Plan International is providing urgent supplies and lifesaving humanitarian support to families hit by the food crisis in Kenya which is affecting children’s health and ability to go to school.
Children in Kilifi County, Kenya are struggling as a result of the food crisis that has hit East Africa. Most families have only been able to afford one meal a day since drought took hold of the country following low rainfall last year.
On 10 February, the Kenyan government declared a national drought emergency, with 23 of 47 counties affected and 2.7 million people in need of support.
Peter, a father of 6, says, “I largely depend on farming to feed my children. This year, all crops failed due to lack of rain. Sometimes we lack food for more than a day.
“If they have no breakfast they don’t want to go to school. They missed school for 3 days every week last term.”
Peter’s son, Juma, 13, says, “Sometimes I am too weak to go to school. Before, I would carry lunch to school but now this is not possible. We don’t have enough to spare.”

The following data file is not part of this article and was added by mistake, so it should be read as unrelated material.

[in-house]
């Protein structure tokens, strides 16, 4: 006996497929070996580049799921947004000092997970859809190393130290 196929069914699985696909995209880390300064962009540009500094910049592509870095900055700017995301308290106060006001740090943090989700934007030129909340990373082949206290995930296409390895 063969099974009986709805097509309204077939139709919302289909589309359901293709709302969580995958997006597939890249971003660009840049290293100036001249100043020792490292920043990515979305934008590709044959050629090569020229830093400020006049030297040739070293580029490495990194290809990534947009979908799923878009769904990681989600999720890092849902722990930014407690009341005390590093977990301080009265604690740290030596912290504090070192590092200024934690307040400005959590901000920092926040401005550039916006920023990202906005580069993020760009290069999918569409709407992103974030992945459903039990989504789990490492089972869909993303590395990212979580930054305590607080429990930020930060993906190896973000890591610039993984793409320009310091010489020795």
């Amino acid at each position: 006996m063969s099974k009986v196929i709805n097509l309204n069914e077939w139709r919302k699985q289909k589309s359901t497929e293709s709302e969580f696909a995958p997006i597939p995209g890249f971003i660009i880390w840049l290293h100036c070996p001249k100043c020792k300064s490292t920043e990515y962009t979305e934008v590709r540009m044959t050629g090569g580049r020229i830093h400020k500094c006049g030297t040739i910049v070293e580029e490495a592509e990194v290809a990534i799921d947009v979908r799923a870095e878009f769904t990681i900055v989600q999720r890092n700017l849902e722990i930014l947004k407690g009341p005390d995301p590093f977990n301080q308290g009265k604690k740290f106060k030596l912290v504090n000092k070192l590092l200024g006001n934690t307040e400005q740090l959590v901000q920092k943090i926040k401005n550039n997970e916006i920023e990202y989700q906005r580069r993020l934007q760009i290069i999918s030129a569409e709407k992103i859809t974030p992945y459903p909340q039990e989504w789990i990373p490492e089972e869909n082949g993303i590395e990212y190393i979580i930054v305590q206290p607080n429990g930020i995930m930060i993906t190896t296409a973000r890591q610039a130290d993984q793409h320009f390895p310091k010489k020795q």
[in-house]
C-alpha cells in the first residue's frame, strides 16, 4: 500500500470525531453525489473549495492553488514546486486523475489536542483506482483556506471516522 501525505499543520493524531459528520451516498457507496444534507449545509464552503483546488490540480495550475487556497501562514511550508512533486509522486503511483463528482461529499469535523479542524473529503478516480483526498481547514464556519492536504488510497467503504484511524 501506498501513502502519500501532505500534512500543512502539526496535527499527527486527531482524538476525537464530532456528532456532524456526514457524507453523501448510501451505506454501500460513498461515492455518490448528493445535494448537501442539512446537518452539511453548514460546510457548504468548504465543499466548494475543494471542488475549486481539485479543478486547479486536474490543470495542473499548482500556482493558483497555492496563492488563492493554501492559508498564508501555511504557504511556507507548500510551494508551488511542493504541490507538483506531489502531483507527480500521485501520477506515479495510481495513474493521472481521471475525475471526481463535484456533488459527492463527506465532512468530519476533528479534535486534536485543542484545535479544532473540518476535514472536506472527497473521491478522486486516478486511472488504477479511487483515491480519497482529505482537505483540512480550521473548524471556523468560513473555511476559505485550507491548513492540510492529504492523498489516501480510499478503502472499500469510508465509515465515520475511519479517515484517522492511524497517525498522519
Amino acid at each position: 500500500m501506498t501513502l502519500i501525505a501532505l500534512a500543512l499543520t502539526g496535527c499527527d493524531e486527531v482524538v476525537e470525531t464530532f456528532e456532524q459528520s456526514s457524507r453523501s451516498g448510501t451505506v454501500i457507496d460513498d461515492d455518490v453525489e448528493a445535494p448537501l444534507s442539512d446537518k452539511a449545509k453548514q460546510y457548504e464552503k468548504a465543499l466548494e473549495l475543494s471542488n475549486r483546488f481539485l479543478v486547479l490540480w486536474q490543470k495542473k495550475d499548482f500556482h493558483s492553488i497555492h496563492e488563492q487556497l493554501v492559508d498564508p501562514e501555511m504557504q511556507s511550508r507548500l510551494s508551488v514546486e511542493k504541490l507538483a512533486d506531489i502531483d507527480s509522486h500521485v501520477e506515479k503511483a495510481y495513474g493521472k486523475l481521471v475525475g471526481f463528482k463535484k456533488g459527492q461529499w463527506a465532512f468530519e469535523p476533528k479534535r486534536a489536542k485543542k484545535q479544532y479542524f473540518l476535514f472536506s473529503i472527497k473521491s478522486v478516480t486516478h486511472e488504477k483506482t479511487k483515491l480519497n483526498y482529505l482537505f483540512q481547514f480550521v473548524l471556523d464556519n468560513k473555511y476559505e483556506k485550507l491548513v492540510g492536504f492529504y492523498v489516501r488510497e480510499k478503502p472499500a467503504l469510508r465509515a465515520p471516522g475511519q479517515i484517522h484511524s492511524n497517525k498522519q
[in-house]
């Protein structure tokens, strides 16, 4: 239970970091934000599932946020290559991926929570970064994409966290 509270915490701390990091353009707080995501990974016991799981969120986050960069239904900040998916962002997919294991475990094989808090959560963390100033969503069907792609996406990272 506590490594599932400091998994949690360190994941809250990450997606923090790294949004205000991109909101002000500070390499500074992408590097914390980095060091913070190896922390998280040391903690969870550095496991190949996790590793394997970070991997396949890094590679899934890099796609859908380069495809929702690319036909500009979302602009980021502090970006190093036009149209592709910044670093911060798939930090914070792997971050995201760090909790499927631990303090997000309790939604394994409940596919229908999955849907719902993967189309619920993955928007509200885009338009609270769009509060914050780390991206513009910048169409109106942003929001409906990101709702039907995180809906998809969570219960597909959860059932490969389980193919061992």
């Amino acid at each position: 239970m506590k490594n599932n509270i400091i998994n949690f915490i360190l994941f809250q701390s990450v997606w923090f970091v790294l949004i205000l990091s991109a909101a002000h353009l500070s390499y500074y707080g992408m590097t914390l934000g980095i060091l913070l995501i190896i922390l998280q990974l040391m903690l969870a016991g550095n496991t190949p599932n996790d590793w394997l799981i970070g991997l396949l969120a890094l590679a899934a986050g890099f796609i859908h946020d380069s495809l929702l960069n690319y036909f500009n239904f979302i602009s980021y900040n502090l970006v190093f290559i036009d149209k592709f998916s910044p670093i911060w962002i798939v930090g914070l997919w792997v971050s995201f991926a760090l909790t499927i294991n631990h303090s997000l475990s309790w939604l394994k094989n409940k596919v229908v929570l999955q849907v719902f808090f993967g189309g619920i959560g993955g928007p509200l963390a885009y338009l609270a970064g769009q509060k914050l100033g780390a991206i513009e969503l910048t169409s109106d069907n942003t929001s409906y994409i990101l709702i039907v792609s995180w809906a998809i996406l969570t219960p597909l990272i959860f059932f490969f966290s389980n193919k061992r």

Mzee Safari says, “Life has been very difficult. I have lived here for many years but this is the first time I have experienced hunger due to failed crops. Four of my grandchildren who are in school were unable to attend last term due to the lack of food.”
Samson, his grandson, says, “I feel sad that I cannot go to school due to this drought. I used to wake up, fetch water then go to school. But not anymore.”
As a result of the drought, a local watering hole is drying up. Kache, a woman from the local community, says, “It had plenty of clean water for drinking and household use. It also had fish that we would catch for eating. Now the fish are dying and the water is dirty but we are left with no option but to use it.”
Another woman, Habiba, says, “To get clean water, we have to walk to a watering hole upstream which takes a long time. Sometimes we spend the night there.”
At the nearby school, just 15 students sat their national exams this year.
So far, 64 children have dropped out due to the lack of food and the number of children attending classes is dropping.
“When they come to school, they fall asleep by 11am,” says John, the head teacher. “These are children between 3 and 6 years, they are too young to understand what is going on.”
Plan International is providing urgent food supplies and lifesaving humanitarian support to children and families affected by the drought in Kenya. In addition, we are supplying families with jerry cans and water purification tablets.
We are also working with Community Health Volunteers to identify malnourished children under the age of 5 and refer them for appropriate treatment.